As a tech professional, you pride yourself in being at the top of your game. You landed the position you’ve always wanted — or you’re on your way there. But is the path you’re following truly a path you’ve chosen, or is it just what’s expected of someone in your field?

There are many ways to define a successful career in tech. Here are five books that will shift your perspective and help you think outside the box about your future, from flexing your creative muscles to getting in touch with your inner wisdom.

The Creative Curve by Allen Gannett

Are you analytical, or are you creative? In tech, we’re largely considered systematic, data-driven, and task-oriented. The creative types come up with the ideas, and we execute them with the highest standards.

The Creative Curve: How to Develop the Right Idea, at the Right Time reveals a truth about creativity: There’s a science behind the most successful ideas. Nobody is born with or without the creativity gene. Today’s neuroscience gives us an unprecedented ability to decode the necessary moments of “inspiration” behind popular ideas. We can, therefore, engineer those moments. Named one of this year’s best books on creativity, The Creative Curve debunks the myth of the “creative genius” and lays out a clear process by which anyone can learn to be more creative.

Why tech talent should read it: LinkedIn analyzed the most sought-after soft and hard skills in 2019. The top soft skill? Creativity. “While robots are great at optimizing old ideas,” LinkedIn senior editor Paul Petrone explains, “organizations most need creative employees who can conceive the solutions of tomorrow.” Gannett’s book gives technical workers the tools they need to not just build, but actually dream up, disruptive technologies.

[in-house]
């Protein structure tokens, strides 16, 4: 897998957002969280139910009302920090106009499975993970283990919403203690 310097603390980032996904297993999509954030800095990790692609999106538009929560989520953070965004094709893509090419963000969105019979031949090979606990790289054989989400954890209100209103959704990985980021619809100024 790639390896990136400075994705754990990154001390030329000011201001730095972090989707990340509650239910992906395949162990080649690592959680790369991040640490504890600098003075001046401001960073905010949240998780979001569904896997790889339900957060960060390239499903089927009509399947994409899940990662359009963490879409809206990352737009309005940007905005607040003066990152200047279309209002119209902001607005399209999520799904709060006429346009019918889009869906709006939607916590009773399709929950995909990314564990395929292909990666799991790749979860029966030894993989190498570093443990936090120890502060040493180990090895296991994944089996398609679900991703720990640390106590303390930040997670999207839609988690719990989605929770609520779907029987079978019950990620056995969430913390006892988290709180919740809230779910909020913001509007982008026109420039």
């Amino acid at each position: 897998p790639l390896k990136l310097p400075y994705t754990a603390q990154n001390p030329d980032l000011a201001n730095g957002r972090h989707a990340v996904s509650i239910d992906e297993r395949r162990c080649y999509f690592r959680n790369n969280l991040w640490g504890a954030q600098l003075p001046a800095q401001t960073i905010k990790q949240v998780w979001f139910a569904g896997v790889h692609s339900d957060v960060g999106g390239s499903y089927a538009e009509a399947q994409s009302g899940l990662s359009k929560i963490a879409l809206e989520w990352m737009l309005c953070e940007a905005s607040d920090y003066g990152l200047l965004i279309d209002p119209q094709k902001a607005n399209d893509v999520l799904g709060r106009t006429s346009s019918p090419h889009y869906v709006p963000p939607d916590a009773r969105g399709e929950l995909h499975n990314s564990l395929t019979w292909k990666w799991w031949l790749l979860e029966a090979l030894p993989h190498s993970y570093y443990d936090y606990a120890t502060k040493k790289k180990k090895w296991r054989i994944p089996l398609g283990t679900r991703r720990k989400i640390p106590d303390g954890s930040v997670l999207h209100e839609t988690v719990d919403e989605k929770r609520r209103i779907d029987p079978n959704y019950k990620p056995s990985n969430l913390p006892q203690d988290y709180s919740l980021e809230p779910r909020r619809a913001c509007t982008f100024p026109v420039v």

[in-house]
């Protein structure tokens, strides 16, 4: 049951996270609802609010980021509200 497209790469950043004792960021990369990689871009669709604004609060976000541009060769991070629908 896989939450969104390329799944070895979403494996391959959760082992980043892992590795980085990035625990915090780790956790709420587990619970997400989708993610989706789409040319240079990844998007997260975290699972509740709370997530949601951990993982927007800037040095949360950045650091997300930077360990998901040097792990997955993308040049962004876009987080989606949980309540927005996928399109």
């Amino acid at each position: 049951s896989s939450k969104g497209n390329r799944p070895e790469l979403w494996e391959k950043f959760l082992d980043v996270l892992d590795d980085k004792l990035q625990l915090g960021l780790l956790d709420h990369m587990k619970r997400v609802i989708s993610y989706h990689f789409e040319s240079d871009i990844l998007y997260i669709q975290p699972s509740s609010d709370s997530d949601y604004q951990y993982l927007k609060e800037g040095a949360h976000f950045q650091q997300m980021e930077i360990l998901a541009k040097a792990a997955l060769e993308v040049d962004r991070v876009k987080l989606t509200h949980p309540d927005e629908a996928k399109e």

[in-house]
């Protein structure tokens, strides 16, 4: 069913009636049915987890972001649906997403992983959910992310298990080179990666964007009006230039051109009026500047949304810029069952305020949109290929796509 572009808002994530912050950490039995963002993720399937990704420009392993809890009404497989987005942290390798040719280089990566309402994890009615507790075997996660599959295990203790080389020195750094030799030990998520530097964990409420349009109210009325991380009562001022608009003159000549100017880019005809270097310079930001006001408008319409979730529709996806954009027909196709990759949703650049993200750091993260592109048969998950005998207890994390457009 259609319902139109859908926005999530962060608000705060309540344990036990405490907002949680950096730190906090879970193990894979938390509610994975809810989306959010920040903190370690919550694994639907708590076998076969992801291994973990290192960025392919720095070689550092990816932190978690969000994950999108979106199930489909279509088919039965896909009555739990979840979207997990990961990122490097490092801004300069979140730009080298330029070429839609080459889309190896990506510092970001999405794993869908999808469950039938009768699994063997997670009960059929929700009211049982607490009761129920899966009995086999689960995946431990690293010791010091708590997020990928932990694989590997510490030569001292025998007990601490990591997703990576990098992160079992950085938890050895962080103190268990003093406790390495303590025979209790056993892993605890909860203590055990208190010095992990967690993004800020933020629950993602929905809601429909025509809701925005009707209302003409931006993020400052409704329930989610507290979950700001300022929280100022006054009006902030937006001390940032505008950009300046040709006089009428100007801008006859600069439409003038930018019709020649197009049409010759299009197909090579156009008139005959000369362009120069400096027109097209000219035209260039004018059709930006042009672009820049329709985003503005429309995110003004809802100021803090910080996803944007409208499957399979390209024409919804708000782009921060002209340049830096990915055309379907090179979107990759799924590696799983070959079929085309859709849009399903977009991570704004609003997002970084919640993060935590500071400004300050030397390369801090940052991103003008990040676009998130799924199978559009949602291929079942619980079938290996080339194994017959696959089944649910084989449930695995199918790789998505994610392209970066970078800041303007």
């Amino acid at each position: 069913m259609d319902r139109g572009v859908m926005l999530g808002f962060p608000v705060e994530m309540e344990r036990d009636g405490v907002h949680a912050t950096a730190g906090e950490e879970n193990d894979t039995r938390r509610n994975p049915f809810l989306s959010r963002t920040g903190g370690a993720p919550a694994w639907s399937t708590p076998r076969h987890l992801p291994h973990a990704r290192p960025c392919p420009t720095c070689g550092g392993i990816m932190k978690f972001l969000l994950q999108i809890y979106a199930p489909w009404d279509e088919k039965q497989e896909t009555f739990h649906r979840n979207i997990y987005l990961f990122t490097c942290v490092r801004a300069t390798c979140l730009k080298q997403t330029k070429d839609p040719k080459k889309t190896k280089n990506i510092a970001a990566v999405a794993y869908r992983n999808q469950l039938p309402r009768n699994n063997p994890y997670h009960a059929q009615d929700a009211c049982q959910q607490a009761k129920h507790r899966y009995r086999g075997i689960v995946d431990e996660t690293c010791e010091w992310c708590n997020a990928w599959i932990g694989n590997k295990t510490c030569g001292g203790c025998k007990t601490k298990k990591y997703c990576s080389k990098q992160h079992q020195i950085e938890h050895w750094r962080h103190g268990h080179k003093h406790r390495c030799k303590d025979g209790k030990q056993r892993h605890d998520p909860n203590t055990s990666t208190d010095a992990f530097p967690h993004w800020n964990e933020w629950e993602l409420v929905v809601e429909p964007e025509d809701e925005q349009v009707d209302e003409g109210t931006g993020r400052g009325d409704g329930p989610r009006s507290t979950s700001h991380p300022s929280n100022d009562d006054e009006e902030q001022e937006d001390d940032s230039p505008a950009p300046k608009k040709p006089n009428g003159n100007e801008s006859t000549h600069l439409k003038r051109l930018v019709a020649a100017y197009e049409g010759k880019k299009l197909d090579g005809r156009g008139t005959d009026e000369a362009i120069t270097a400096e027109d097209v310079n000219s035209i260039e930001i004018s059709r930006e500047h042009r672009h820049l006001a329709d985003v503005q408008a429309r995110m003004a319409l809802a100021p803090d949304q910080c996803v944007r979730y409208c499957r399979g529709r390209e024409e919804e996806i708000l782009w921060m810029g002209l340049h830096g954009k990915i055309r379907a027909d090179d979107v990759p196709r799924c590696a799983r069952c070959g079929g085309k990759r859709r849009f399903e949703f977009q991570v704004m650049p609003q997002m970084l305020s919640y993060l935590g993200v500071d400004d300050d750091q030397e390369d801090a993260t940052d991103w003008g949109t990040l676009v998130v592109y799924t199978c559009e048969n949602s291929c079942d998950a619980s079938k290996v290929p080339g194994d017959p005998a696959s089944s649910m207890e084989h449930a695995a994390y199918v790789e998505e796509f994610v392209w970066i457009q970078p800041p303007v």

None of Your Business by Shawn Dill and Lacey Book

When you build your career around providing a service, you grow passionate about that service. That’s especially true if it’s a service that can change lives. But service entrepreneurs often neglect to spend sufficient time building and promoting their business. They have the skills to provide top-notch service, but they’ve never learned to build a client base. The idea of marketing themselves and their value might feel foreign or even unethical.

Spouses Shawn Dill and Lacey Book have worked to scale Shawn’s chiropractic practice to 16 locations, employing more than 30 doctors. They learned a lot along the way and now teach other entrepreneurs. In None of Your Business, the authors explore how growing your business allows you to share your passion and create the lifestyle you dream of.

Why tech talent should read it: In a world where software is positioned as a service, tech professionals may fall into the same boat as healthcare, hospitality, and other service industries. You’ve acquired a skill set — often specialized and focused on “hard skills.” What no one happened to mention during your Advanced Python class was how to build a business upon that skill set.

Your Next Adventure by Marshall Rowe, Jim Fitts, and John Weeks